About a month and a half to two months ago, I decided to do a pen pal letter exchange with two of my classes here in France with some classes back in the States. My classes have only written two letters so far, because it does take much time for them to be sent. Not only do I enjoy this because it’s a great way for them to improve their written English, learning new vocabulary and improving their grammar, but it’s also a great way for them to directly learn about my home culture.
Many of them really enjoy it. They absolutely love meeting someone who is very different from them in some ways but also very much alike in others. It’s a fantastic way for them to have their minds opened up a little more about the world.
However, they aren’t the only ones that are enjoying the process. As their English assistant, it greatly delights me to see them so excited about using their English skills to have cultural exchanges. I really feel like I’m succeeding in getting them excited about learning my native language and about my native culture. However, I’d be lying if I said that this is the only reason I’m enjoying it. No, I also copy the letters that they’ve written before I send them to the States so that I can correct their spelling, their grammar, their vocabulary, and their syntax. After all, they need to see where they’ve made their mistakes, but what I absolutely love the most about this experience is getting to see their minds in action, trying to use English to the best of their ability. Sometimes though, it comes out super funky and provides some of the absolute best laughs. So, I wanted to share some prime examples for all of you back home. Maybe it will give you some laughs too.
Example #1: My students absolutely love to give their usernames for all of the their different social media: ”Do you have network? I’ve facebook, instagram, and I’m ashamed of my snap. Oh My God, it’s horrible!” I’m not sure what this particular student meant by that, but it did give me a good laugh.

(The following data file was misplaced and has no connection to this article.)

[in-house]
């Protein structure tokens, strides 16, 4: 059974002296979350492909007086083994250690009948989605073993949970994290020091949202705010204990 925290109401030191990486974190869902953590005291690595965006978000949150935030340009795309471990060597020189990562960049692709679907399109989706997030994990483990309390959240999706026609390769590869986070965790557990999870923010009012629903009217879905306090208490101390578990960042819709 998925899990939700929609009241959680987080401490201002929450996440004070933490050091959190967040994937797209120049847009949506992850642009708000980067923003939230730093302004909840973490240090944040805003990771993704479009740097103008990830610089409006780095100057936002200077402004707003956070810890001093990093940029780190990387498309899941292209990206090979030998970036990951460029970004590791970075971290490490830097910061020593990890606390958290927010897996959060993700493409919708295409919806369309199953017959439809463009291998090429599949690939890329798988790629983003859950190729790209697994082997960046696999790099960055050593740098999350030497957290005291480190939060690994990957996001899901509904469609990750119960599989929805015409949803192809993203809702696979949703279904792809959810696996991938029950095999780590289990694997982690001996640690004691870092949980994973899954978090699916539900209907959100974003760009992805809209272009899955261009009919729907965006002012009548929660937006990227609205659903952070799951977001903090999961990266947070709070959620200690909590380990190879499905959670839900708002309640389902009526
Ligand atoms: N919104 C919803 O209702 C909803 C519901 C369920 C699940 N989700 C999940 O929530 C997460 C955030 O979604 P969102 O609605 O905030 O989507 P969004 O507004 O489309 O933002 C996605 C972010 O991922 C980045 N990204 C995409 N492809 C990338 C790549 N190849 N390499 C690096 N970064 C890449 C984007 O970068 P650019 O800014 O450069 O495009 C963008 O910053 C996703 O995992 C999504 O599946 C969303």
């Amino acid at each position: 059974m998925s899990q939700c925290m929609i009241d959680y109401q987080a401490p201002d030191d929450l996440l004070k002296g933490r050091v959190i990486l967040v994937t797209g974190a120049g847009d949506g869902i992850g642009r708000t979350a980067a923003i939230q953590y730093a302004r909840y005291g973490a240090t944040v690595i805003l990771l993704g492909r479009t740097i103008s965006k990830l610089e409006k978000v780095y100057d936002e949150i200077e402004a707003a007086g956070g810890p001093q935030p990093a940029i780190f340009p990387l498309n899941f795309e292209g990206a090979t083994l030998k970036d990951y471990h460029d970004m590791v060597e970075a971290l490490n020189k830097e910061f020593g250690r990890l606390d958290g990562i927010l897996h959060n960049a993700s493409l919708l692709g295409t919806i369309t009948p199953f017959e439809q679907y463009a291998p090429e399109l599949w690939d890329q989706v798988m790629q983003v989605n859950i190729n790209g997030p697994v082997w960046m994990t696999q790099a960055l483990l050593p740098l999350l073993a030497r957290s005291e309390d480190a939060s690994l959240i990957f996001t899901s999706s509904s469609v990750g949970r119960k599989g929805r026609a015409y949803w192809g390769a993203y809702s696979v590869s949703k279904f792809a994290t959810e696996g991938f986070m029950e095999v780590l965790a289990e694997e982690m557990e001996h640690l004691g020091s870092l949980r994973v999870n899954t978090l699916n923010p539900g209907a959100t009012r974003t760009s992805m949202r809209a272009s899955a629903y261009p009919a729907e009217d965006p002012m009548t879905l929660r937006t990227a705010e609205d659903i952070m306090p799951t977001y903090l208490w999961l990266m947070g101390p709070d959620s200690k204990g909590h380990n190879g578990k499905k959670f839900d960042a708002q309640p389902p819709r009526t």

Another social media example: ”If you want to see my face, I’m subscribe on Facebook with my name.” or another variation from a different student: ”I you whant see my face, I subscrite on Facebook with my name.”
Example #2: When talking about their siblings: ”I have one sister, and her name is….She is a stool pigeon and a show off.” I wonder where they get these things.
Example #3: When talking about traveling: ”I want to visit so much country who Australia and Thailand.” ”Do you go in France often?”
Example #4: When talking about pets: ”I have a little cat red.” ”And my three cats called Coquette, Brioche, Bouboaille. The best names for all the animals.”
Not only are sentences such as these entertaining, but I think I laugh so much because it reminds me of what I was like when I was their age trying to learn French. I can only imagine the type of things I said in French when I was 15 years old, trying to express myself in a foreign language.
I really find joy in my job, not only because my students make me laugh because of what they say or their thoughts about certain subjects, but I can really see how much they are trying. I can really see where I’m making a difference in their learning, getting them excited about getting better at their English and wanting to learn about someone else from a different culture. It makes me feel as though I am succeeding at the job that I came here to do.
I can leave at the end of my contract knowing that I came here to do what I intended, knowing that I did make a difference, even if it was something as little as telling them that we don’t actually say things like that in that way in English.
I’m really loving this adventure every day, especially when it provides some laughter.